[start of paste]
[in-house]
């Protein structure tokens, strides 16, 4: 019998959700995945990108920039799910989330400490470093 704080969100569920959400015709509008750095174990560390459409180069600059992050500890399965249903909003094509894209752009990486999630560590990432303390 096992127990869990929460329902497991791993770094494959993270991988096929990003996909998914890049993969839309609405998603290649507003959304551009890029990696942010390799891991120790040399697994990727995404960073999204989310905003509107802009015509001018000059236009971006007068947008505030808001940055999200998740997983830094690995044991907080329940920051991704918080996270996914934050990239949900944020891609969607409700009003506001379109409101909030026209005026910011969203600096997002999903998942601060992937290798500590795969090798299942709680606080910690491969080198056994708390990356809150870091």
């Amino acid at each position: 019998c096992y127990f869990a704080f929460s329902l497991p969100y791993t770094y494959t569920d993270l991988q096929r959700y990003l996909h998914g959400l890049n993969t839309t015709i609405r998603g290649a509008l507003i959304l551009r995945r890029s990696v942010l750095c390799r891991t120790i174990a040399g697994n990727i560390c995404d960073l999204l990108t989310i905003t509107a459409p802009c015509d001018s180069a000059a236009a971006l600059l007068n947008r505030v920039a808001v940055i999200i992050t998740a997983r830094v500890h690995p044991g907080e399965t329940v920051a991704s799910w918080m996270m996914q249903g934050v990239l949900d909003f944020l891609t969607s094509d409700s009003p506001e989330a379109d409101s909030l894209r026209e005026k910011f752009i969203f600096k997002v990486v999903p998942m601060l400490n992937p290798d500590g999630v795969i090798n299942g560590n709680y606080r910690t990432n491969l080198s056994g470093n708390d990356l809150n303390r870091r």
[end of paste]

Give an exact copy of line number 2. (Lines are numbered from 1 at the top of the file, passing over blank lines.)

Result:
């Protein structure tokens, strides 16, 4: 019998959700995945990108920039799910989330400490470093 704080969100569920959400015709509008750095174990560390459409180069600059992050500890399965249903909003094509894209752009990486999630560590990432303390 096992127990869990929460329902497991791993770094494959993270991988096929990003996909998914890049993969839309609405998603290649507003959304551009890029990696942010390799891991120790040399697994990727995404960073999204989310905003509107802009015509001018000059236009971006007068947008505030808001940055999200998740997983830094690995044991907080329940920051991704918080996270996914934050990239949900944020891609969607409700009003506001379109409101909030026209005026910011969203600096997002999903998942601060992937290798500590795969090798299942709680606080910690491969080198056994708390990356809150870091």